The Anatomy of an Email Marketing Promo Graphic

The Anatomy of an Email Marketing Promo Graphic

A request we receive often in the Design department from our clients is to create custom email marketing graphics for promotions and features. These images are usually the main image that sets the tone for the rest of the email and is used primarily to get more clicks to their website and hopefully increased conversions.

From looking through email newsletter galleries for inspiration and having to make so many ourselves, we’ve realized that there’s practically a formula to making these graphics…each email marketing graphic contains a base set of elements that can be arranged, formatted and styled to suit the brand.

Those base elements are:

  • A background (pattern, texture, solid color or a combination of any of them)
  • A photo of the product, or the person using the product, or a related photo (like a classroom for a specialized learning course for children)
  • The text for the offer
  • Call To Action

Before the design starts, there are a few things that should be determined first:

  1. What is the message/offer?
  2. What segment of subscribers will see this?
    1. Should there be different versions for different segments?
  3. Is there specific imagery that should be used?

Having the answers to these questions will start to shape what the graphic should look like and will affect the way you use the elements, even if you end up not using an element or two.

Let’s take a peek at a few examples!

Square uses this graphic in their welcome email for Square Wallet signups. Noticeably, there is no CTA because the goal of this email is to inform. It’s okay to NOT have a CTA when there isn’t a promotion or offer or any reason to go to the website. In this case, Square truly wanted to just welcome new folks without selling them and briefly explain how easy it is to use their product. To accommodate such a large image, there is good use of whitespace between the logo, the text and the phone to give each one its own “breathing room”. The positioning of the text in the lower left gives balance to the “busy” image on the phone in the upper right.


Pizza Hut

This promo graphic from Pizza Hut is doing a great job of making you consider pizza for dinner tonight. Even with a lot of elements in this example, they’re not competing for attention – this image is balanced without confusion. The text is “dominant” because the image starts to blur somewhat in the background (this helps us distinguish hierarchy) and the big red block makes the text stand out on its own but is slightly transparent to tie it back to the image. With the big bold text, bright red block and large image of pizza, the CTA still stands out above the rest due to being yellow and just as bold itself – the message and photo are equally working together to get you to click that CTA. Hmm, just $7.99 you say?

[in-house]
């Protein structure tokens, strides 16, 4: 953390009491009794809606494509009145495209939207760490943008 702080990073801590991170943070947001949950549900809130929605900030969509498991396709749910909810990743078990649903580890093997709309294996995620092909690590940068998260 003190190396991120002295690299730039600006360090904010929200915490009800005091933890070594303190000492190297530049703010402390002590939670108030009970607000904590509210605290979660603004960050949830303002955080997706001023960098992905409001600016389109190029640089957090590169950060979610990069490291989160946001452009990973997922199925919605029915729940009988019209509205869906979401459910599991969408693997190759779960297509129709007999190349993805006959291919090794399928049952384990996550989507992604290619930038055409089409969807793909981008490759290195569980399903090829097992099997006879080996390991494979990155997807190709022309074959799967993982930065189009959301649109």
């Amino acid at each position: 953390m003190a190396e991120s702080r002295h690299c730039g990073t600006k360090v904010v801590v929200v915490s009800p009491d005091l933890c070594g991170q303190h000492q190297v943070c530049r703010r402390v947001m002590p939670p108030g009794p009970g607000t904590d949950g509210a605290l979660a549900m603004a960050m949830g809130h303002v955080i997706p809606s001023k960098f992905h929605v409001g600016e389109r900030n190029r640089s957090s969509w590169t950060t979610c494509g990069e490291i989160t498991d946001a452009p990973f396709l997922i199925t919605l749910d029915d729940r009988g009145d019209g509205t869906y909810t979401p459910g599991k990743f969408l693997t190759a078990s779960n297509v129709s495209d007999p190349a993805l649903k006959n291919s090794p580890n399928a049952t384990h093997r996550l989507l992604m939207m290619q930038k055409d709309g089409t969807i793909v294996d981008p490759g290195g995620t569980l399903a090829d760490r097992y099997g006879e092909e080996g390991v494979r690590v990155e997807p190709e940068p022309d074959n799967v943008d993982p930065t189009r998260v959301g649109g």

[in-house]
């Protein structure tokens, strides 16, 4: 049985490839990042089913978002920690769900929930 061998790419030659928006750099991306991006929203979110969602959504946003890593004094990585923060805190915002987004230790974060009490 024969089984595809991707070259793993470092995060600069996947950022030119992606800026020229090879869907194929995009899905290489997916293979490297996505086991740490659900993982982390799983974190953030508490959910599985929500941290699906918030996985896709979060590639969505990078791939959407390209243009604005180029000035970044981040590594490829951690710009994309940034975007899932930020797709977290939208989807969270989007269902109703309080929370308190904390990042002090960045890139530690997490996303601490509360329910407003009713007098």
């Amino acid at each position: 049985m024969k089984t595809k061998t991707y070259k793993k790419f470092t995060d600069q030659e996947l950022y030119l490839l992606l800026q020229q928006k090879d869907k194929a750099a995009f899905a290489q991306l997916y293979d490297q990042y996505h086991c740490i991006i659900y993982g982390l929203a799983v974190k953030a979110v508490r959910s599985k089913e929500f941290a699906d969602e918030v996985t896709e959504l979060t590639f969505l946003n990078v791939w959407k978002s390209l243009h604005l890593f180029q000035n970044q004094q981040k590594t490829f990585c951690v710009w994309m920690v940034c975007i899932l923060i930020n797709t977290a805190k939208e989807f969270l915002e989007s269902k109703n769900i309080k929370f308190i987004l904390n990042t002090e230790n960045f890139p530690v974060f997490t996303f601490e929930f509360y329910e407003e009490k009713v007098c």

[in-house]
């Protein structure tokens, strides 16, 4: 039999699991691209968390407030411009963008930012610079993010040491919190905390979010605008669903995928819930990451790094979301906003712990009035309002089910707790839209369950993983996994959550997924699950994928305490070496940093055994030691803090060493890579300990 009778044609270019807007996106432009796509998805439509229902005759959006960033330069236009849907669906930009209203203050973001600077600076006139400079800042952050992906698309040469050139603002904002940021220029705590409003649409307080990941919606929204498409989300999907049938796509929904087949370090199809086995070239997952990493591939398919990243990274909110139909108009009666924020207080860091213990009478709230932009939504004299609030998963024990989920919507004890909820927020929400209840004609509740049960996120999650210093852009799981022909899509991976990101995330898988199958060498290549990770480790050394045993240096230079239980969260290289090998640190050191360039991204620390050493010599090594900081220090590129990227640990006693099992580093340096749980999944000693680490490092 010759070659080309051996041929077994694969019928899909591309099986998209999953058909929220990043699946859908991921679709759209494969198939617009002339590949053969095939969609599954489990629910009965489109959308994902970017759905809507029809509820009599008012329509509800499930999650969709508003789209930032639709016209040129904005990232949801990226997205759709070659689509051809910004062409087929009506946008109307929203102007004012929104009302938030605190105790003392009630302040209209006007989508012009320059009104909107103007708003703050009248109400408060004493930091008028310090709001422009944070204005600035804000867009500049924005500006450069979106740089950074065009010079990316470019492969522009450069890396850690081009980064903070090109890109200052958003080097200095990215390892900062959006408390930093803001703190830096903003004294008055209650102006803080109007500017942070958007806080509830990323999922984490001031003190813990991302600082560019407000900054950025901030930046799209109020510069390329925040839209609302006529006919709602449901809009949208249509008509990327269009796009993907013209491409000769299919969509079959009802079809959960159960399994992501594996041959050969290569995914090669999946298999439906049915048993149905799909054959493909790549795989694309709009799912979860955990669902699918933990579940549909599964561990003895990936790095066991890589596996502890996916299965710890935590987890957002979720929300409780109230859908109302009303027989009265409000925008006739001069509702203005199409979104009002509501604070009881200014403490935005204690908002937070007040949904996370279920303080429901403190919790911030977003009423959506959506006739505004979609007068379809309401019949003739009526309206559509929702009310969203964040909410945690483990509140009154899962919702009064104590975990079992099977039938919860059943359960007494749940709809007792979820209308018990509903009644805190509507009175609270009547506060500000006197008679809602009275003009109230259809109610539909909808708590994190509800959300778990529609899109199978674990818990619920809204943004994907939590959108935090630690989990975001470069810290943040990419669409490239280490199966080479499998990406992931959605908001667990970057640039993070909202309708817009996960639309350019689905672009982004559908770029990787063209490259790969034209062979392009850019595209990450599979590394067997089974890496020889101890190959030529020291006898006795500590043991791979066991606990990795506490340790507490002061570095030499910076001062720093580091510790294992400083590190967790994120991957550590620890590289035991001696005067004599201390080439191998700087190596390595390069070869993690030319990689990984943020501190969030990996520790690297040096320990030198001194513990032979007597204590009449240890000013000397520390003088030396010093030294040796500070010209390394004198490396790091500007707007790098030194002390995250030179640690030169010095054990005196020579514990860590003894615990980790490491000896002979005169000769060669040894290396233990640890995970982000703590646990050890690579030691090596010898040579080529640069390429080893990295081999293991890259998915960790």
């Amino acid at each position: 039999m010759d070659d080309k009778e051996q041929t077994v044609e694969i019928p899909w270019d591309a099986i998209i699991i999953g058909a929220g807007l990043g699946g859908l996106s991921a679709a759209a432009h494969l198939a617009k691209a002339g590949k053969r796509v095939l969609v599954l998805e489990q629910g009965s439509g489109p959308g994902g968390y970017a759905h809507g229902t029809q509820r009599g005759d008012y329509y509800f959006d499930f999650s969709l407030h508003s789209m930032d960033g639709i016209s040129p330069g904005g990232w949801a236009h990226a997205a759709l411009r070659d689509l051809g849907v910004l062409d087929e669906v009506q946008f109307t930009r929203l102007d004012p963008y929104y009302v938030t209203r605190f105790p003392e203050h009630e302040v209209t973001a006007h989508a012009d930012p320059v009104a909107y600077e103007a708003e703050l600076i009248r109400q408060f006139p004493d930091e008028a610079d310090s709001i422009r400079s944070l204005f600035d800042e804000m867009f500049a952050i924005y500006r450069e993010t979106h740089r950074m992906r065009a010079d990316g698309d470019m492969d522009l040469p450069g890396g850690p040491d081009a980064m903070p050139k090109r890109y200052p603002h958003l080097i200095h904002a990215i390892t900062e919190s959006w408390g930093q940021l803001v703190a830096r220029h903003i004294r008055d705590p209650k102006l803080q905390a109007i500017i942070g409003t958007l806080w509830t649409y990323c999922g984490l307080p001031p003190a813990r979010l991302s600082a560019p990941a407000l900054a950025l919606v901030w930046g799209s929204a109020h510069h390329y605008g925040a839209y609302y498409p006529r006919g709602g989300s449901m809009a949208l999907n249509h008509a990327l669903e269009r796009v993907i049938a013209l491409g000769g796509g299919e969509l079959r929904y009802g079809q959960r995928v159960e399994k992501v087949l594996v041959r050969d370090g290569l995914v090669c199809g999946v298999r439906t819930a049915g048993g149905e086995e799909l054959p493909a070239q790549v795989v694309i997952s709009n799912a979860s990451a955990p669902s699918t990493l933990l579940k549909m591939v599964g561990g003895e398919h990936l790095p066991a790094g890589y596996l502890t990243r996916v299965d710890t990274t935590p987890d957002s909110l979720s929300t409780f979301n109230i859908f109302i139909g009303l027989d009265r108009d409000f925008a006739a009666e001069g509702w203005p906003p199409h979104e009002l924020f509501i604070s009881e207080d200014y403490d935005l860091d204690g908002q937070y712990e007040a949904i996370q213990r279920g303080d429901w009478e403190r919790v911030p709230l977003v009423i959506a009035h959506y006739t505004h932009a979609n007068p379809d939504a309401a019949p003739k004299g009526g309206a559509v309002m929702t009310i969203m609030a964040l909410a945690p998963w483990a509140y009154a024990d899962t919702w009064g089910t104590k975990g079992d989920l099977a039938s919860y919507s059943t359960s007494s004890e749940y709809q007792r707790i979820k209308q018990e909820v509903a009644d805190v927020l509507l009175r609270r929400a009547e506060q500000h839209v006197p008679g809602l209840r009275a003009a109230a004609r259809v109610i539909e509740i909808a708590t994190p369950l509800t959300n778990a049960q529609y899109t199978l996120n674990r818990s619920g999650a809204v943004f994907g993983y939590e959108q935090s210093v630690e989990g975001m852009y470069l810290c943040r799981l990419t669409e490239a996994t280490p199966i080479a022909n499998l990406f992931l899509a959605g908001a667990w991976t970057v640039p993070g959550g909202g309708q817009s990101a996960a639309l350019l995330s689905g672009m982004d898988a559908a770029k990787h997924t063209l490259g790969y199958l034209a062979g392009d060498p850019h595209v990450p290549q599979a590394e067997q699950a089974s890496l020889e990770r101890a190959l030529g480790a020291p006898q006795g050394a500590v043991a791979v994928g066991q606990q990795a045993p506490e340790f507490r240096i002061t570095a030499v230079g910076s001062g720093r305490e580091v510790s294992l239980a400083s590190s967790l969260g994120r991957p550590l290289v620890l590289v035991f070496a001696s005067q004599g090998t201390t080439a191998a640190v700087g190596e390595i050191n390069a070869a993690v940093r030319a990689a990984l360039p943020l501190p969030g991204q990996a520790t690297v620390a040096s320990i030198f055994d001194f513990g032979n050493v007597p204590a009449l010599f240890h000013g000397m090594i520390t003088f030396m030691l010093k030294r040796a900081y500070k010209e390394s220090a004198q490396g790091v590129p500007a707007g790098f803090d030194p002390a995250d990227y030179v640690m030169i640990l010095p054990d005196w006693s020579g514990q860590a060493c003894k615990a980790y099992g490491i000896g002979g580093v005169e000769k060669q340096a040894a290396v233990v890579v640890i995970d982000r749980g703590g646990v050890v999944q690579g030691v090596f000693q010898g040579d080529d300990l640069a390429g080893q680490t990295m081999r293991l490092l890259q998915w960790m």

Here, we have a typography based promo graphic from Neiman Marcus. It’s simple but the awesome use of texture in the word “SALE” really grabs your attention. They’ve done a good job of using “opposite balance” with their font types – font types so different from each other, they balance out. Typography is an art in itself and can achieve the same results as the bold, image heavy previous examples. Even though both font types are kind of thin, the handwritten one complements the sans-serif modern one, keeping it from becoming “stale”. There are two hard to miss CTAs because, along with the lines on the side of them, they are the only shapes in the image.


Practice makes perfect so don’t be afraid to try making your own email marketing graphics! Here are some things to think about when using the base elements to make your own promo image:

  • When using photos, stock or your own, consider:
    • Who/what is in the photo – will the photo connect with the intended segment?
    • The main focus of the photo – how can it be positioned within the dimensions of the graphic
  • Keep a balance between the main focus of the image and the wording to avoid the graphic looking busy and getting ignored
    • Balance between amount of elements, sizing, colors and text
  • Incorporate things that will draw attention to what you want your subscribers to view/read
    • Lines, arrows, contrasting colors, whitespace (don’t think of it as space needing to be filled but area that separates elements to make them standout and not compete), bold font types
  • Be descriptive with the CTA (Download the eBook vs Click Here or Download)
  • If two CTAs are used, give them contrasting colors from each other
  • Where you place elements in the graphic can sometimes depend on where the graphic will be in the email, so it’s a good idea to have content written beforehand and even laid out in your email template already so you can determine image sizes too!
  • Check out places like Email-Gallery.com for inspiration

Now that we’ve broken down the anatomy of an email marketing promo image, we hope you’ve found some insight and inspiration to make your own! With just a base set of elements and a few simple “best practices” combined with your brand, products and the intended segment, you can create endless, unique promo images that will get you the results you’re aiming for!


Until next time – happy designing!